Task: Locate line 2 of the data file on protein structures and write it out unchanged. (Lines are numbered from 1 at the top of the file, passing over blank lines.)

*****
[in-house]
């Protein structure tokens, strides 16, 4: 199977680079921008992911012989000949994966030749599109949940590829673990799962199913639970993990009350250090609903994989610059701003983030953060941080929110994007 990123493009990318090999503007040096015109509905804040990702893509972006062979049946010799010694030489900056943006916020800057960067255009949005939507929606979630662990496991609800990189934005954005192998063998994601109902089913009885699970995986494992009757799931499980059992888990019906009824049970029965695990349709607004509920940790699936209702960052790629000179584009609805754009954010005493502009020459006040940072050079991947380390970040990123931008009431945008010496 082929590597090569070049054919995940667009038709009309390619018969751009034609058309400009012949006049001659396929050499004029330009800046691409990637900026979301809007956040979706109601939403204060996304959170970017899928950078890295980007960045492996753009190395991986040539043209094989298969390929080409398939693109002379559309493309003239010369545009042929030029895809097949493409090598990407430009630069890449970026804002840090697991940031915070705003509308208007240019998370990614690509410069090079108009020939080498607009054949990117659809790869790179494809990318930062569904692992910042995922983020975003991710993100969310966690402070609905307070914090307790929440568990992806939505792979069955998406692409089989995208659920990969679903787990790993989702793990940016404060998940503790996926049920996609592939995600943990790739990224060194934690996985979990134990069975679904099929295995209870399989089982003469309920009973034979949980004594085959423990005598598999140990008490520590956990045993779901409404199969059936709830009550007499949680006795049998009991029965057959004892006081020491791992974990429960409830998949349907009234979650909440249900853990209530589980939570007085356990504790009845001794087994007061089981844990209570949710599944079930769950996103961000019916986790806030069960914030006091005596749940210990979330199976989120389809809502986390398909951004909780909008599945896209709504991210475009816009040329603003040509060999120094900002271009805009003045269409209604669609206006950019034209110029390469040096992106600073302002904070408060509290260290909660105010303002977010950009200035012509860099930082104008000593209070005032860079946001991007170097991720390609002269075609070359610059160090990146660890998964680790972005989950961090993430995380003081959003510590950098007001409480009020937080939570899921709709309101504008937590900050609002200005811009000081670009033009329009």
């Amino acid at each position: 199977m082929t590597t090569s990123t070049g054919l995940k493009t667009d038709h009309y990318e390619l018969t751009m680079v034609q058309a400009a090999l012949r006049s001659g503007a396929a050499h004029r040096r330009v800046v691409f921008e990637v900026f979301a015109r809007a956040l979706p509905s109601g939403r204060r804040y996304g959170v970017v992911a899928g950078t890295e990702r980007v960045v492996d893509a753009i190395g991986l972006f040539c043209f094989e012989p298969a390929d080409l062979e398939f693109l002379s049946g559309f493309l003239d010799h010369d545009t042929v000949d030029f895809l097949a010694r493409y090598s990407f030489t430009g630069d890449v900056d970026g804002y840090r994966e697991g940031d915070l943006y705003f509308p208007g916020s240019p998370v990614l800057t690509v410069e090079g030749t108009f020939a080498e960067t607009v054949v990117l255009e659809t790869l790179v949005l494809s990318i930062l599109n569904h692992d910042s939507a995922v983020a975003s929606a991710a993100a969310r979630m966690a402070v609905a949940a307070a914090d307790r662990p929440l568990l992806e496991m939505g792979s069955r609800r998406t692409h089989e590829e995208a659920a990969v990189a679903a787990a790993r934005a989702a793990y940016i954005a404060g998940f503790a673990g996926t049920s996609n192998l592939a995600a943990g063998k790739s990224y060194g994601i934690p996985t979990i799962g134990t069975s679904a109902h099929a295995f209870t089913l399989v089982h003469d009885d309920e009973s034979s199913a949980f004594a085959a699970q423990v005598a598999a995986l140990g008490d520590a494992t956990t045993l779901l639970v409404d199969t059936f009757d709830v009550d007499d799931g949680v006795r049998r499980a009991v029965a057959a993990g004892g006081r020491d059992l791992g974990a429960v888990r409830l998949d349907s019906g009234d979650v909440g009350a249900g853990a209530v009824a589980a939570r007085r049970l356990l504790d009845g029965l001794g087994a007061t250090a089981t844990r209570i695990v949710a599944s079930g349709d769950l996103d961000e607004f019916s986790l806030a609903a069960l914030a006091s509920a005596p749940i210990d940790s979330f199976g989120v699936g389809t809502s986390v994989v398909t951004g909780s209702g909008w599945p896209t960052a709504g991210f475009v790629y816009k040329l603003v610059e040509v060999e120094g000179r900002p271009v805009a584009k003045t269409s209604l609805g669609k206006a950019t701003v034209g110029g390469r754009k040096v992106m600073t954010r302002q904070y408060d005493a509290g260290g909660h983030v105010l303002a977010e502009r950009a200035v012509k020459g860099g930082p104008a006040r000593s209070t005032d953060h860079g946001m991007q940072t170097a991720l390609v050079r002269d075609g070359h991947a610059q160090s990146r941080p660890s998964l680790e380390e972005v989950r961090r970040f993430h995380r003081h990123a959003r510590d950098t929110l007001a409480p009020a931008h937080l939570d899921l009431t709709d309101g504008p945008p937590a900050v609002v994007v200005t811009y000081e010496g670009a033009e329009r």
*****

């Protein structure tokens, strides 16, 4: 199977680079921008992911012989000949994966030749599109949940590829673990799962199913639970993990009350250090609903994989610059701003983030953060941080929110994007 990123493009990318090999503007040096015109509905804040990702893509972006062979049946010799010694030489900056943006916020800057960067255009949005939507929606979630662990496991609800990189934005954005192998063998994601109902089913009885699970995986494992009757799931499980059992888990019906009824049970029965695990349709607004509920940790699936209702960052790629000179584009609805754009954010005493502009020459006040940072050079991947380390970040990123931008009431945008010496 082929590597090569070049054919995940667009038709009309390619018969751009034609058309400009012949006049001659396929050499004029330009800046691409990637900026979301809007956040979706109601939403204060996304959170970017899928950078890295980007960045492996753009190395991986040539043209094989298969390929080409398939693109002379559309493309003239010369545009042929030029895809097949493409090598990407430009630069890449970026804002840090697991940031915070705003509308208007240019998370990614690509410069090079108009020939080498607009054949990117659809790869790179494809990318930062569904692992910042995922983020975003991710993100969310966690402070609905307070914090307790929440568990992806939505792979069955998406692409089989995208659920990969679903787990790993989702793990940016404060998940503790996926049920996609592939995600943990790739990224060194934690996985979990134990069975679904099929295995209870399989089982003469309920009973034979949980004594085959423990005598598999140990008490520590956990045993779901409404199969059936709830009550007499949680006795049998009991029965057959004892006081020491791992974990429960409830998949349907009234979650909440249900853990209530589980939570007085356990504790009845001794087994007061089981844990209570949710599944079930769950996103961000019916986790806030069960914030006091005596749940210990979330199976989120389809809502986390398909951004909780909008599945896209709504991210475009816009040329603003040509060999120094900002271009805009003045269409209604669609206006950019034209110029390469040096992106600073302002904070408060509290260290909660105010303002977010950009200035012509860099930082104008000593209070005032860079946001991007170097991720390609002269075609070359610059160090990146660890998964680790972005989950961090993430995380003081959003510590950098007001409480009020937080939570899921709709309101504008937590900050609002200005811009000081670009033009329009």